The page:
Tag Archives: Freedom

Dies Irae

The post title is taken from my favorite part of the requiem mass, the Dies Irae which translates as “Day of wrath” and is based on a twelfth century poem by Thomas of Celano that details the Apocalypse.

Yesterday was a dies irae for me. I had a rather stark and sobering realization. My work situation has deteriorated to such a degree that I am angry and resentful about it. I realized this as I was reading about the launch of a new product yesterday and realized that I was getting angry with some of the reviews of the product for not hating it. I realized that I’ve moved from being a morbid spectator watching the disaster that is this work to actively wanting and rooting for the disaster to be ever worse. I haven’t moved so far as to actively take steps to move the disaster along. But still, for me, this was a very stark and sobering and not pleasant realization.

I am now nearly a month past when I had planned to leave. And I still lack a clear exit date due to a number of factors. I know it will be no later than the winter holidays. But that’s still well over two months away and this clearly indicates that my mental health is worse than I’d realized.

It is interesting though, as I’ve turned the past couple of months into a bit of an self-administered psychology test, trying to carefully watch and catalog all of the bad aspects of my work and understand their impact on me.

For instance, I have come to learn that feeling overwhelmed is a killer for me. It makes me the most stressed and angry and unpleasant the most quickly of any sort of stimulus.

Boredom is also a killer for me and is something that I’m struggling desperately with even as I write this. Once I drop below a certain level of engagement and activity it becomes nearly impossible for me to do anything, really. I just sit and get progressively more low energy and ultimately depressed. Indeed, I find serious boredom to be far more physically and mentally draining than being being overworked.

I’ve also come to realize how merely being in this office affects negative changes on me. I recently had several days off and as soon as I was back in the office, I could feel how unhappy, frustrated and stressed I was by simply sitting at my desk.

But, realizing on top of that all how truly angry I am is a new insight. And now that I’ve realized it, I think I understand why I feel that way. It’s the way in which I’ve been treated with little regard, belittled, humiliated, told constantly how I’m wrong, and generally made to feel that all problems are my fault.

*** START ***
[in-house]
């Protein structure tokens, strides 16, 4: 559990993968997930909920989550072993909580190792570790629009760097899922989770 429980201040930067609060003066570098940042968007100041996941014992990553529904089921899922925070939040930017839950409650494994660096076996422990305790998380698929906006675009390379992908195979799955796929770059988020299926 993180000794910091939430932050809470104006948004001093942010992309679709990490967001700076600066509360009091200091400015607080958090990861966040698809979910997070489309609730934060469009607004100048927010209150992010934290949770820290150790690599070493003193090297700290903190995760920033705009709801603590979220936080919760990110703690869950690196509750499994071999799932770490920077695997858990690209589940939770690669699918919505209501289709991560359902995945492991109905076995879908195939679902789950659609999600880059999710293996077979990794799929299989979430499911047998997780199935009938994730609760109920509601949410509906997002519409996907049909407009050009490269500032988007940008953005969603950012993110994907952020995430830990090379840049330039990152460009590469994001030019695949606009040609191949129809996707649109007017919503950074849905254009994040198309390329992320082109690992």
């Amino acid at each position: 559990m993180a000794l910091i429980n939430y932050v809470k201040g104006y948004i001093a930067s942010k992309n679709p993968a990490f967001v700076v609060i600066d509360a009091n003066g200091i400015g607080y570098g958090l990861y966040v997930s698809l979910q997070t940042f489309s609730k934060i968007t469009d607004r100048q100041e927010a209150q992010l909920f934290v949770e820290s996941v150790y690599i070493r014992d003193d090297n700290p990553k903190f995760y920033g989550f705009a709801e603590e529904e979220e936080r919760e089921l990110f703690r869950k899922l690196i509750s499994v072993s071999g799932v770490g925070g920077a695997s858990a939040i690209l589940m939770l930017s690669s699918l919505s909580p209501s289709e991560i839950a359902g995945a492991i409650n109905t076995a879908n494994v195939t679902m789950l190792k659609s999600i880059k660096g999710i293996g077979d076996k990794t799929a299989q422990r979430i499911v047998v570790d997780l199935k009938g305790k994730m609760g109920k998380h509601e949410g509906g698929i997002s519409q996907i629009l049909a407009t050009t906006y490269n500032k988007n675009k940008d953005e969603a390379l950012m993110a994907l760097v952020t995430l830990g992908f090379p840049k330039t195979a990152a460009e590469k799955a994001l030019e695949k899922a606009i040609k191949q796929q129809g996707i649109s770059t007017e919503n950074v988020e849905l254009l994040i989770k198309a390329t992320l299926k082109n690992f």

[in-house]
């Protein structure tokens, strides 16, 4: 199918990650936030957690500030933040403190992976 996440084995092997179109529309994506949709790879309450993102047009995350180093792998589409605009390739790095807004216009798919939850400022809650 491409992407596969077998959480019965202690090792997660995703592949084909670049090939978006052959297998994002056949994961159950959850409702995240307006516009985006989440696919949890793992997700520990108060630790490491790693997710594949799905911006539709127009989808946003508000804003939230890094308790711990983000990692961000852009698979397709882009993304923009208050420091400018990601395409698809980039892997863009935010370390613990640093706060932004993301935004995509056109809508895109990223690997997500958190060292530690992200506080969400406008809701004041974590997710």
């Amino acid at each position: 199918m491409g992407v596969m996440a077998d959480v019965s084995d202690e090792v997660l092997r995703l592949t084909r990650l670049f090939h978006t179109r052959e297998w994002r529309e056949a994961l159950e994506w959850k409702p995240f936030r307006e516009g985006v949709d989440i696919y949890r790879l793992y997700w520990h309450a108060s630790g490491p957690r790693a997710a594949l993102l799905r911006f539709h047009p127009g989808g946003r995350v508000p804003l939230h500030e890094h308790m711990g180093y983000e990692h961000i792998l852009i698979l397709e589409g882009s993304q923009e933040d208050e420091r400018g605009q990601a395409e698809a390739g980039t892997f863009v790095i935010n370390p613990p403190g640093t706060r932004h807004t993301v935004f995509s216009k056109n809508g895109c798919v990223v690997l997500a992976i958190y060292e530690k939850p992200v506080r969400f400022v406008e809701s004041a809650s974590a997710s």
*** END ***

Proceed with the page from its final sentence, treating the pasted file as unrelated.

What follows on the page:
I am very angry. I am very resentful. But I am this way because of my circumstances. And in the end, I am changing my circumstances. And when I do, I will drain off the poison and venom they have pumped into me here, find the me I love once again, and resolve to never let anyone do this to me ever again.

p.s. In a fitting “cherry on the top”, I find that due to unknown networking issues here at work, I can’t easily publish this post from my editor but have to copy/paste from my editor into my browser. As my mother would say, some days you just can’t win for losing.

If you support the Iranian protestors…

…then you just might be so very 2003. Which is to say you might a “neocon“. Or at least that’s the point that Daniel Finkelstein over at the Times of London made today in his very interesting take on what’s going on in Iran right now.

I find it an interesting and compelling argument myself. I am very open that I consider myself to be a classical liberal or sometimes I’ll say libertarian as that’s better known in the US (even if it’s not wholly accurate).

At the end of the day, I firmly believe that if people want to find the religion, lifestyle, sexual identity, and expression that is most genuine and authentic, it’s imperative that they be able to do so without overt or covert repression  from external institutions like governments and Churches. And so, in that regard, my politics are closely tied to the rest of me and my other beliefs.

We shouldn’t expect that the Iranians will replace their limited democracy with a truly liberal regime if this succeeds. But, one things is for sure, when you look at the pictures here you see the same brave hope for a better, freer future that you saw in Tiananmen in 1989, in eastern Europe and Russia in the early 1990’s and in Lebanon in 2005.

Here’s wishing them the best. Support your local Iranian protestor: Twitter information to enable the protestors to keep feeding information to the outside world.